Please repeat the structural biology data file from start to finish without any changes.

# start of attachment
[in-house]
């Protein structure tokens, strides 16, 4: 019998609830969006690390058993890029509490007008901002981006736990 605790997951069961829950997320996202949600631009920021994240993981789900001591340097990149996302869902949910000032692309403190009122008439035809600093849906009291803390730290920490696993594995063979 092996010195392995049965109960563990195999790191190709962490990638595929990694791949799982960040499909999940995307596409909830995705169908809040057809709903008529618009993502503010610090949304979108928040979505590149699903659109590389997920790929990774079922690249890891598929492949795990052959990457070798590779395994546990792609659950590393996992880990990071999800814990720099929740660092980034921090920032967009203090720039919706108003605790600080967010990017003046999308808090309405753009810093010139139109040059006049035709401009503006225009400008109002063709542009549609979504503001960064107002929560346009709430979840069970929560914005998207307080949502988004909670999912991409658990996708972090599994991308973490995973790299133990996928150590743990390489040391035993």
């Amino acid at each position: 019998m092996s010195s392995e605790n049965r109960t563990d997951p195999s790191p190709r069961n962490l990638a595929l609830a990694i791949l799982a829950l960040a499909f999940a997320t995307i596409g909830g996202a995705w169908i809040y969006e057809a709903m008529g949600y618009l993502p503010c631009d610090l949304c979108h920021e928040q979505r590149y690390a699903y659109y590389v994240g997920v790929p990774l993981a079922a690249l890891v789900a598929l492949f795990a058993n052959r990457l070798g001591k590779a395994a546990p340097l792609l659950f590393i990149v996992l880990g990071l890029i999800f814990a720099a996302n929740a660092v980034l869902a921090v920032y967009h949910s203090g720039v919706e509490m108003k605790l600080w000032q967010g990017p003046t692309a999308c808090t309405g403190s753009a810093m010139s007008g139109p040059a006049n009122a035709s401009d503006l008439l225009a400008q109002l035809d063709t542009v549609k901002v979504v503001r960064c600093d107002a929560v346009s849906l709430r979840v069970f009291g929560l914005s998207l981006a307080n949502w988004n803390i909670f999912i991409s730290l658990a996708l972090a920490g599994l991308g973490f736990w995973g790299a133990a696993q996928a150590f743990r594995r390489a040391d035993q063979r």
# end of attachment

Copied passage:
[in-house]
């Protein structure tokens, strides 16, 4: 019998609830969006690390058993890029509490007008901002981006736990 605790997951069961829950997320996202949600631009920021994240993981789900001591340097990149996302869902949910000032692309403190009122008439035809600093849906009291803390730290920490696993594995063979 092996010195392995049965109960563990195999790191190709962490990638595929990694791949799982960040499909999940995307596409909830995705169908809040057809709903008529618009993502503010610090949304979108928040979505590149699903659109590389997920790929990774079922690249890891598929492949795990052959990457070798590779395994546990792609659950590393996992880990990071999800814990720099929740660092980034921090920032967009203090720039919706108003605790600080967010990017003046999308808090309405753009810093010139139109040059006049035709401009503006225009400008109002063709542009549609979504503001960064107002929560346009709430979840069970929560914005998207307080949502988004909670999912991409658990996708972090599994991308973490995973790299133990996928150590743990390489040391035993």
């Amino acid at each position: 019998m092996s010195s392995e605790n049965r109960t563990d997951p195999s790191p190709r069961n962490l990638a595929l609830a990694i791949l799982a829950l960040a499909f999940a997320t995307i596409g909830g996202a995705w169908i809040y969006e057809a709903m008529g949600y618009l993502p503010c631009d610090l949304c979108h920021e928040q979505r590149y690390a699903y659109y590389v994240g997920v790929p990774l993981a079922a690249l890891v789900a598929l492949f795990a058993n052959r990457l070798g001591k590779a395994a546990p340097l792609l659950f590393i990149v996992l880990g990071l890029i999800f814990a720099a996302n929740a660092v980034l869902a921090v920032y967009h949910s203090g720039v919706e509490m108003k605790l600080w000032q967010g990017p003046t692309a999308c808090t309405g403190s753009a810093m010139s007008g139109p040059a006049n009122a035709s401009d503006l008439l225009a400008q109002l035809d063709t542009v549609k901002v979504v503001r960064c600093d107002a929560v346009s849906l709430r979840v069970f009291g929560l914005s998207l981006a307080n949502w988004n803390i909670f999912i991409s730290l658990a996708l972090a920490g599994l991308g973490f736990w995973g790299a133990a696993q996928a150590f743990r594995r390489a040391d035993q063979r």